Assumed – arms adopted where no official heraldic authority existed in a person’s lifetime or location, often of an unrelated family of the same name.

Marital – arms of a married couple. Many heraldic authorities recognise same-sex marriages. If both spouses have a coat of arms they place them side by side on one shield. Heraldic heirs places their arms on a little shield on top of their spouse’s.

Arms of Office – arms of an institution of which a person was the nominal head, used only during their term of office. A person may also possess their own arms.

Quarters – multiple coats of arms can be inherited by one person and displayed in the quarters of the shield.

Here is the 2021 Heraldic Alphabet:

A) Count Laszlo Almasy (1895-1951) – Hungarian explorer, aviator and spy. Inherited family arms. Although a younger son, under Hungarian rules Laszlo was entitled to use the family arms un-differenced.

B) Mariana Belcombe (1790-1868) – partner of Anne Lister of Shibden Hall. Marital arms as Mrs. Charles Lawton. His arms are on the left half. The arms on the right are those of Mariana’s original family name, Bulcock.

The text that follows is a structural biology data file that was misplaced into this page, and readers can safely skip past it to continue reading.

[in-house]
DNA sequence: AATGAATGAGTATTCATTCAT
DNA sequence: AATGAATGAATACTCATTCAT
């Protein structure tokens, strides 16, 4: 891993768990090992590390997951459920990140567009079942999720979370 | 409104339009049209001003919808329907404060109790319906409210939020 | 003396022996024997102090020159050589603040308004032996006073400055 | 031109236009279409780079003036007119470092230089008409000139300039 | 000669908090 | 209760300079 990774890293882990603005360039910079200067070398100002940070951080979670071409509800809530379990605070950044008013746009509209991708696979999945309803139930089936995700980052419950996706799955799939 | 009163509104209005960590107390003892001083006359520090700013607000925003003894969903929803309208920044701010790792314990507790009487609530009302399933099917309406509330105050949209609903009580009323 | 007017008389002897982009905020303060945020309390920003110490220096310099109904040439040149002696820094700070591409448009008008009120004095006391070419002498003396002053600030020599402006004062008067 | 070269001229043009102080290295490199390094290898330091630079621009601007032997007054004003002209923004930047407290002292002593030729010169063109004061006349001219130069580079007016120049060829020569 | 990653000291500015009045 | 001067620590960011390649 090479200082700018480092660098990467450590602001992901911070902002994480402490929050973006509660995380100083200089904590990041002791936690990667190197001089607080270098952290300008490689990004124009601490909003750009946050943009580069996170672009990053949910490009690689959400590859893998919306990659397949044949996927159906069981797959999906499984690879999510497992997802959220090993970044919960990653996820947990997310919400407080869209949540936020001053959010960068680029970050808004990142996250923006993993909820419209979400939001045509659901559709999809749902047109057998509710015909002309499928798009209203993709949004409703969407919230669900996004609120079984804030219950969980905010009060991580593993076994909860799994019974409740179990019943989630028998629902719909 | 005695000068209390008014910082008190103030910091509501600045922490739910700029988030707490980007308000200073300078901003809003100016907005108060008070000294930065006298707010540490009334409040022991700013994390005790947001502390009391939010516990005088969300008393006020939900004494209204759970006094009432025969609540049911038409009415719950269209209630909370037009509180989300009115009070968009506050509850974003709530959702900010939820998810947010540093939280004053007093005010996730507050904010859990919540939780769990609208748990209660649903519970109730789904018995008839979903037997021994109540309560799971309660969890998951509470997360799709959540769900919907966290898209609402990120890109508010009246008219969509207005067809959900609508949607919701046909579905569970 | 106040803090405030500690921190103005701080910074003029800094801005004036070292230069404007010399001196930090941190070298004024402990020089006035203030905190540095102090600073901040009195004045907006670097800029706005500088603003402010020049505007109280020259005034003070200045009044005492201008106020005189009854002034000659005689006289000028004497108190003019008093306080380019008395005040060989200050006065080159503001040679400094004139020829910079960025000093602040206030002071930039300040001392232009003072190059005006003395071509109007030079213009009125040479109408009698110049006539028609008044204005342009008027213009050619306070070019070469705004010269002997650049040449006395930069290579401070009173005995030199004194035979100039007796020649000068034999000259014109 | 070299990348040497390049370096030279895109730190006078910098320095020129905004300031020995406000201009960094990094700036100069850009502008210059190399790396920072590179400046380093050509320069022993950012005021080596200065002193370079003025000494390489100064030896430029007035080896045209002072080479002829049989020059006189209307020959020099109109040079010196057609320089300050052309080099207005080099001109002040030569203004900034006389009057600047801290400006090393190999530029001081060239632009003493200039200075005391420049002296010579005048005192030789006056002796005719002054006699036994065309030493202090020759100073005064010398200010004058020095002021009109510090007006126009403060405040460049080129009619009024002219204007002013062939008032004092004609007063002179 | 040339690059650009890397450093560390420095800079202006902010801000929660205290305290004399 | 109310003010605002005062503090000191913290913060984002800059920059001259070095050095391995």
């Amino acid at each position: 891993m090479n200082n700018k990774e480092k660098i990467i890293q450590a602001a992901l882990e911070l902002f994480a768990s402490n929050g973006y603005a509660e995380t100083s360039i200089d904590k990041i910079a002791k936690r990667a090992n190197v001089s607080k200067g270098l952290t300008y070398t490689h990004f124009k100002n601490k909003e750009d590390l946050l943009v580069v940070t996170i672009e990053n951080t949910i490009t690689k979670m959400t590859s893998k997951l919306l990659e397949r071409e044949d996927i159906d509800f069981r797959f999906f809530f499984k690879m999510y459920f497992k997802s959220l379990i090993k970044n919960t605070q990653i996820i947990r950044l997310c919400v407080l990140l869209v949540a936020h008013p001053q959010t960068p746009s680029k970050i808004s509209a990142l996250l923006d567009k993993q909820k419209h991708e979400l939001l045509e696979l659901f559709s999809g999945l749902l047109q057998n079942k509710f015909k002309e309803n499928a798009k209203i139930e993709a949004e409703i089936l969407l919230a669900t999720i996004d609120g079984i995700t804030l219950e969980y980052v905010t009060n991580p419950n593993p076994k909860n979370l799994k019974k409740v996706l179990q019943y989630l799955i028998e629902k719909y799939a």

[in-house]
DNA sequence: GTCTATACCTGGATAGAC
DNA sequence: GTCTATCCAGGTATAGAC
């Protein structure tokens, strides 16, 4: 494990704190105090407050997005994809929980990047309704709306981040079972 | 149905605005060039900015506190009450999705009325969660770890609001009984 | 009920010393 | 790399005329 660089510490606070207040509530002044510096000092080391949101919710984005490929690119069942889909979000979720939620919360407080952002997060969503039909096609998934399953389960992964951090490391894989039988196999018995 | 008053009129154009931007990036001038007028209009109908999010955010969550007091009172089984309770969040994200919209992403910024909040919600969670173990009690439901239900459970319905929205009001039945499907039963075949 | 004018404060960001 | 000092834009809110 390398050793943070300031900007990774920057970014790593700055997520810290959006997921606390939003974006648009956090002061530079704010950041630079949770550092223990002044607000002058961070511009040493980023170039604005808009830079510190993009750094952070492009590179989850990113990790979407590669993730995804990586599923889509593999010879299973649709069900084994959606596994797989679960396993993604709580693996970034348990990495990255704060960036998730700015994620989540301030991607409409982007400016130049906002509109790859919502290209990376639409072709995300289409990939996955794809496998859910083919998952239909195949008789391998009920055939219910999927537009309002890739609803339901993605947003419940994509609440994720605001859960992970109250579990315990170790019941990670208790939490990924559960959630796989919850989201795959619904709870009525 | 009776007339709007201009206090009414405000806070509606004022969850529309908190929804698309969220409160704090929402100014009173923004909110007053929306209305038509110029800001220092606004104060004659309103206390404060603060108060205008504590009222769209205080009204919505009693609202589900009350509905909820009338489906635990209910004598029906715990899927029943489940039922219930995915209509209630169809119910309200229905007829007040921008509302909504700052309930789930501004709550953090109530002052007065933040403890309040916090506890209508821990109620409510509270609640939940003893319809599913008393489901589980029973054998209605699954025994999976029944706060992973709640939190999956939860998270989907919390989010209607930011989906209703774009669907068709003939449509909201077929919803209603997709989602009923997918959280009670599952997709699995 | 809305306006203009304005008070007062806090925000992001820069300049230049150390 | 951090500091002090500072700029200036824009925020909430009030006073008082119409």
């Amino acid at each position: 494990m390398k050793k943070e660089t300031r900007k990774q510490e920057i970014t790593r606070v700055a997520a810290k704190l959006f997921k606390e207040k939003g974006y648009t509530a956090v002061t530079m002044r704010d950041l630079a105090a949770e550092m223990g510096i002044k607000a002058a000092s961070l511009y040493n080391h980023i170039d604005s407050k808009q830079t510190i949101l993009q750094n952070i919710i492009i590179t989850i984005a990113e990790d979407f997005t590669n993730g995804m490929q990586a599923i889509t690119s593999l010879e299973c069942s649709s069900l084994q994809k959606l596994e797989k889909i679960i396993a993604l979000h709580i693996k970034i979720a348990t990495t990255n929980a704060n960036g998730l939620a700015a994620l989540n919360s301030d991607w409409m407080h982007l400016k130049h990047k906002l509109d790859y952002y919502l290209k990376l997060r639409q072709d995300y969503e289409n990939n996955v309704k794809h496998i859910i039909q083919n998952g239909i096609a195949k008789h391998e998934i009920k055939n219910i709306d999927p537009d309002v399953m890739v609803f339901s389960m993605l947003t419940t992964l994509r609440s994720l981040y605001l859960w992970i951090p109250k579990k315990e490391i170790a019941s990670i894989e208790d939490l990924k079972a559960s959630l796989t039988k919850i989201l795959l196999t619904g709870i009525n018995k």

C) Frances Cobbe (1822-1904) – Irish writer, anti-vivisectionist and suffragette. Inherited arms, confirmed by the Ulster Office of Arms to her father. They quarter the arms of Cobbe (a pun – a cobb is a male swan) with Welborne, whose heir married into the family.

D) Eyre de Lanux (real name Elizabeth Eyre, 1894-1996) – American artist and designer. Inherited arms, those of her direct male-line ancestors, the Eyres of Nottinghamshire.

E) Damien Egan (b.1983) – Mayor of Lewisham 2018. Arms of office, being those granted to the London borough of Lewisham in 1966 by the College of Arms.